Back to School Series: Making the transition from elementary to middle school!

Is there a big difference between elementary school and middle school?  In fact, many moms will tell you that middle school was harder than high school. So what should parents know to be better prepared?

Being a former middle school teacher, the big key in middle school is organization, time management, and team work. This is how most middle schools are set up. They have teams of teachers who are responsible for teaching all the core subjects to a group of students.  Each team has a team leader and together these teachers provide the instruction, guidance, and support to their group of children.

Most children make the transition easily, but many children have a difficult time staying organized with the demands and expectations from a variety of teachers.  Add to this mix new friendships and outside activities, and any child can easily become disorganized and totally distracted.  You can be assured that the patterns and habits established in middle school will follow the child through his high school years.

Research indicates that the most consistent predictors of a child’s academic achievement and social adjustment are parent expectations of the child’s academic attainment, and satisfaction with their child’s education at school. (Taken from, Champion Parenting: Giving Your Child a Competitive Edge) Parents of high-achieving students set higher standards for their children’s educational activities as well as their social life.  Regardless, all parents need to support and encourage their child by continuing to communicate with them.

Many times parents automatically relinquish their authority to the child once he arrives in middle school. It is highly suggested however, that parents continue to monitor the child’s daily lessons/activities and assist him when necessary in keeping an organized routine.  This will allow the child to gain more confidence with his new environment and with the additional responsibilities he now has.  Often times, parents will need to work together with the child until he has shown he is capable of handling these responsibilities independently. When this happens, parents will witness the child’s confidence and independence soar.

A sudden change in sleeping and or eating patterns, dress, attitude towards school, or lack of socializing and wanting to be alone can be red flags. It is important that parents continue to monitor and observe the child’s behavior for body language does not lie. All children need to be frequently reminded that they are loved, valued, and most of all respected.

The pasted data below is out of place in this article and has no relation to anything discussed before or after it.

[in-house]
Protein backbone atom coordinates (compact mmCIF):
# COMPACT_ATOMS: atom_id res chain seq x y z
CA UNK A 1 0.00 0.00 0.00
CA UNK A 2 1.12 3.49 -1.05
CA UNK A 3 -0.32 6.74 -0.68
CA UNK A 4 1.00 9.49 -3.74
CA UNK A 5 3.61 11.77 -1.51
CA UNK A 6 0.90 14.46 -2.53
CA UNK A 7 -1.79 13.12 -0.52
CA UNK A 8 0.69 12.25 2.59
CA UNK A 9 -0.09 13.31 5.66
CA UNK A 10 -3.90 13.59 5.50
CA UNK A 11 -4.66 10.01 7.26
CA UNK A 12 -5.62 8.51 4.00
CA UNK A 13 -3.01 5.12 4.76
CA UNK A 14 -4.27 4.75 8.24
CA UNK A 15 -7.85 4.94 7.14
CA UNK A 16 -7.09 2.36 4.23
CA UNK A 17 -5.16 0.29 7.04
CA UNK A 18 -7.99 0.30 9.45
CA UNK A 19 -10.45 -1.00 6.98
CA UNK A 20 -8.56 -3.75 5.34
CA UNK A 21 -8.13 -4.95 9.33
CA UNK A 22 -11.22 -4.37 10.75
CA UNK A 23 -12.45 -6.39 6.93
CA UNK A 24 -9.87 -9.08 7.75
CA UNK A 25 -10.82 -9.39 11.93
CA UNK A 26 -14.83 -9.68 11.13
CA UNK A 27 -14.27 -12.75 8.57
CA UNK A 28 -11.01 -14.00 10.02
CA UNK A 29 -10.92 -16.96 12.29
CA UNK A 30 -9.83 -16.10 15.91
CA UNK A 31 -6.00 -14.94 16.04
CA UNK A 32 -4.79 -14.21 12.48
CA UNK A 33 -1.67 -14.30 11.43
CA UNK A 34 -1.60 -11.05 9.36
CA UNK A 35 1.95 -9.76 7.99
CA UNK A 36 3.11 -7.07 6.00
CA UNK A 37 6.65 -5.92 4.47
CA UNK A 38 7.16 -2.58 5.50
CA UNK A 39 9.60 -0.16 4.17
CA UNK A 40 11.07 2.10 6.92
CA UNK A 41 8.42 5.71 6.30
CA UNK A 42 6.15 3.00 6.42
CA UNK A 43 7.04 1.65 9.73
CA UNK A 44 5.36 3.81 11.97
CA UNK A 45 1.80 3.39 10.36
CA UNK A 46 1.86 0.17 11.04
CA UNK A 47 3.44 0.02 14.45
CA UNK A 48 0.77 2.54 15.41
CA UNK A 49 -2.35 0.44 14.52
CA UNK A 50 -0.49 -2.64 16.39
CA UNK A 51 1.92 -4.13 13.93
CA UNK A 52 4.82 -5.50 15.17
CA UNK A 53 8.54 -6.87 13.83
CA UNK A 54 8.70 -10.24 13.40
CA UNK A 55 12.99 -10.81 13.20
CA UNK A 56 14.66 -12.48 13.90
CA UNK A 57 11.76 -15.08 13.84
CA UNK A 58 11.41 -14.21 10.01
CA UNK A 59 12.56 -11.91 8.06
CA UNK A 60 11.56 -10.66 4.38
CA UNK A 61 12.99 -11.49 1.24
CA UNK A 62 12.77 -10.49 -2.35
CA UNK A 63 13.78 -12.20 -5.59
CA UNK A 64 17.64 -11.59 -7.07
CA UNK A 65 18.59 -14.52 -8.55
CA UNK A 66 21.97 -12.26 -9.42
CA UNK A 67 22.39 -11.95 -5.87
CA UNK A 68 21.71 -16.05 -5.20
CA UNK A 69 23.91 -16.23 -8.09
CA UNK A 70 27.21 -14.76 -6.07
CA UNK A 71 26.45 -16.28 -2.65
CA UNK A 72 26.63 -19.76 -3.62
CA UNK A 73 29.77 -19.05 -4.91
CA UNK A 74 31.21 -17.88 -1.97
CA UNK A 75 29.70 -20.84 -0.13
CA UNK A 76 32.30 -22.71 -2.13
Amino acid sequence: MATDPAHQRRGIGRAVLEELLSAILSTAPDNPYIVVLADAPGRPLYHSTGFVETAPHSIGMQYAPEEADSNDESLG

Parental involvement is critical if children are to complete their high school education successfully. It is equally important that parents continue to be involved in middle and high school just as they have done in the elementary grades.  This includes:
*Setting individual goals and working together                                                             *Attending school meetings, meet and greats, events, and conferences                       *Meeting all school personnel, including counselors, principals, coaches, etc. *Volunteering whenever possible
*Staying informed about school programs, course curriculum, teacher expectations, students’ progress on a regular basis
*Monitoring all friendships, newly formed or existing
*Networking with other parents
*Supervising the child’s educational and outside activities while maintaining high expectations

By participating fully in the child’s educational experience, your child will be prepared and equipped to meet any or all of his challenges. Need additional help? Don’t hesitate to contact me at: ali@championparenting.com

 

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About authoraliceiorio

A nationally known educator, with over 20 years of teaching experience (preschool- college) is President and founder of Champion Parenting, Inc., a nonprofit.
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